Parry, Thomas (d.1560) (DNB00)
|←Parry, Sefton Henry||Dictionary of National Biography, 1885-1900, Volume 43
Parry, Thomas (d.1560)
|Parry, Thomas (d.1616)→|
PARRY, Sir THOMAS (d. 1560), controller of the household, was son and heir of Henry Vaughan, of Tretower, in Cwmdu, Brecknockshire, by Gwentlian, daughter of William ap Grono of Brecknock. He softened his patronymic of ‘ap Harry’ to Parry. The friendship with Sir William Cecil, his kinsman, introduced him to the court of Edward VI; in Mary's reign he was one of the protestants who were allowed to attend on the Princess Elizabeth in her confinement at Hatfield, and he became her steward (Cal. State Papers, Dom. 1547–80, pp. 28, 116). He was gained over by Lord Seymour of Sudeley to further his suit to Elizabeth, with whom he was known to be a favourite (Froude, Hist. of Engl. v. 140). His curious confession of the design, made to Elizabeth, is printed in the ‘Burghley State Papers,’ ed. Haynes, pp. 95–8. Elizabeth at her accession rewarded his services by knighthood (Metcalfe, Book of Knights, p. 116), a seat at the privy council, and the appointments of controller of her household in Nov. 1558 (Froude, vii. 17), and of master of the court of wards and liveries on 26 April 1559 (Cal. State Papers, Dom. 1547–80, p. 128). On 5 Jan. 1558–9 he was elected M.P. for Hertfordshire (Lists of Members of Parliament, pt. i. p. 400). He acquired the manor of Hampstead Marshall, Berkshire, of which county he was lord lieutenant in 1559 (Cal. State Papers, Dom. 1547–80, p. 152), and built there a fine house, which was pulled down in 1662 (Lysons, Mag. Brit. ‘Berkshire,’ i. 286). Parry is said to have been the chief promoter of Lord Dudley's proposed marriage with the queen, and to him Sir Nicholas Throgmorton, the French ambassador, addressed in Nov. 1560 a vigorous remonstrance on the subject. After reading it, he was not ‘over-courteous’ to the secretary, Jones, who brought it, though he appeared ‘half ashamed of his doings’ (Froude, vii. 297). He died on 15 Dec. 1560, of ‘mere ill-humour’ according to popular report (ib. vii. 313; Cal. State Papers, Dom. 1598–1601, p. 204), and was buried in Westminster Abbey (Registers, ed. Chester, p. 113). He married Anne, daughter of Sir William Reade of Boarstall, Buckinghamshire, and widow, first, of Sir Giles Greville, and, secondly, of Sir Adrian Fortescue, by whom he had two sons and two daughters. His eldest son, Sir Thomas Parry (d. 1616) [q. v.], is separately noticed. Lady Parry, who was one of the ladies of the privy chamber, was granted, about 1566, an annuity of 50l. for thirty-three years (Cal. State Papers, Dom. 1566–1579, p. 25).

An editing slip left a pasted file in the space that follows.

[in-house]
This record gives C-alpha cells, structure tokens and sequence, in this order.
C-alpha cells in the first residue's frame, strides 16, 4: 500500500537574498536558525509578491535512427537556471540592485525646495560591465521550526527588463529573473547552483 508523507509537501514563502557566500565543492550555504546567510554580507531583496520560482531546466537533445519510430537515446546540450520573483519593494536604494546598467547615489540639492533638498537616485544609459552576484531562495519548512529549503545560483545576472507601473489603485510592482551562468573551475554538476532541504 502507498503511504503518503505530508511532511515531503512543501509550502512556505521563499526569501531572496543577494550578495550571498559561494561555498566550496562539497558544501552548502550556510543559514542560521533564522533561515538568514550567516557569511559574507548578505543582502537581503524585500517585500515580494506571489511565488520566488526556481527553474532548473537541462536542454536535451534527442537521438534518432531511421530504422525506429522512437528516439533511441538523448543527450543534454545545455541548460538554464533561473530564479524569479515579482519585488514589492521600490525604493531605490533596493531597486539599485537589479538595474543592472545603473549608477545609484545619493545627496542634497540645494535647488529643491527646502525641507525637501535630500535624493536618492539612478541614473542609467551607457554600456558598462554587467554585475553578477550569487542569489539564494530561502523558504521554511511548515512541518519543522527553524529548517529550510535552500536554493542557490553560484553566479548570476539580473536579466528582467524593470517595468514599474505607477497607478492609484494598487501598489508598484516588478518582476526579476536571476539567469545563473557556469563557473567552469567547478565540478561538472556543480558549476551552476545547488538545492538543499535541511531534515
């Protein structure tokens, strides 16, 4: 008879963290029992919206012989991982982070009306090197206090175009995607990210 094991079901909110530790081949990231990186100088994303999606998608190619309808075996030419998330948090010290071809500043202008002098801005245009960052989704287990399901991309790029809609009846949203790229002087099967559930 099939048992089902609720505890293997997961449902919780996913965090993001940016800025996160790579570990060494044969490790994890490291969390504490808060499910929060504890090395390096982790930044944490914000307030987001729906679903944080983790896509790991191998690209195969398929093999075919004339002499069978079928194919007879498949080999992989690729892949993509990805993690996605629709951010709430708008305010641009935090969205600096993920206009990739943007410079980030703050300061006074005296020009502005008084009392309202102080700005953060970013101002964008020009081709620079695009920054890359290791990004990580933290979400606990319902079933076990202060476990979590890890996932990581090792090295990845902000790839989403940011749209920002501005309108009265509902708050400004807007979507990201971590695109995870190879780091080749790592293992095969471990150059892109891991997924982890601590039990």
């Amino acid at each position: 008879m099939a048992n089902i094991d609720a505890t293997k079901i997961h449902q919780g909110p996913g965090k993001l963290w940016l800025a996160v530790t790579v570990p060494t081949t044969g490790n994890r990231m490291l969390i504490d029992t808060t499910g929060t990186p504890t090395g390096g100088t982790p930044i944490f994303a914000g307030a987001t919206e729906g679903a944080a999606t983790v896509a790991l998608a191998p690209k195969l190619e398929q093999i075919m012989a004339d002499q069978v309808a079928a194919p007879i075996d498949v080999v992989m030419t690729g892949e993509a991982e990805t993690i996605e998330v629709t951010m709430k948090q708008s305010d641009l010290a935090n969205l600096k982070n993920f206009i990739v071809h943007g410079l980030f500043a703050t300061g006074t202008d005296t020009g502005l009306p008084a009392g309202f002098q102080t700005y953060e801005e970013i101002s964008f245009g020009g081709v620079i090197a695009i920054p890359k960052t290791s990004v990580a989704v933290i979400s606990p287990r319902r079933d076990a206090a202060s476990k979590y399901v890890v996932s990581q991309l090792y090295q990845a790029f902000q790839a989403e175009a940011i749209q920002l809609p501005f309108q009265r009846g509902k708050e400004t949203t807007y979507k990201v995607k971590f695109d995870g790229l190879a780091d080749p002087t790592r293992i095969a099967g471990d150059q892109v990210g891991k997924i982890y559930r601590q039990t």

Parry's portrait by Holbein is in the royal collection at Windsor; it has been engraved by Dalton, and finely mezzotinted by Bartolozzi (Evans, Cat. of Engraved Portraits, i. 263). From him were descended the poets Henry and Thomas Vaughan. Autographs of his are at the British Museum in Addit. MSS. 33924, f. 3, and 34079, f. 5.[Chamberlaine's Imitations of Original Drawings by Hans Holbein (letterpress by Edmund Lodge); Nichols's Progresses of Queen Elizabeth, vol. i.; Hatfield House MSS. (Hist. MSS. Comm.) pt. i.]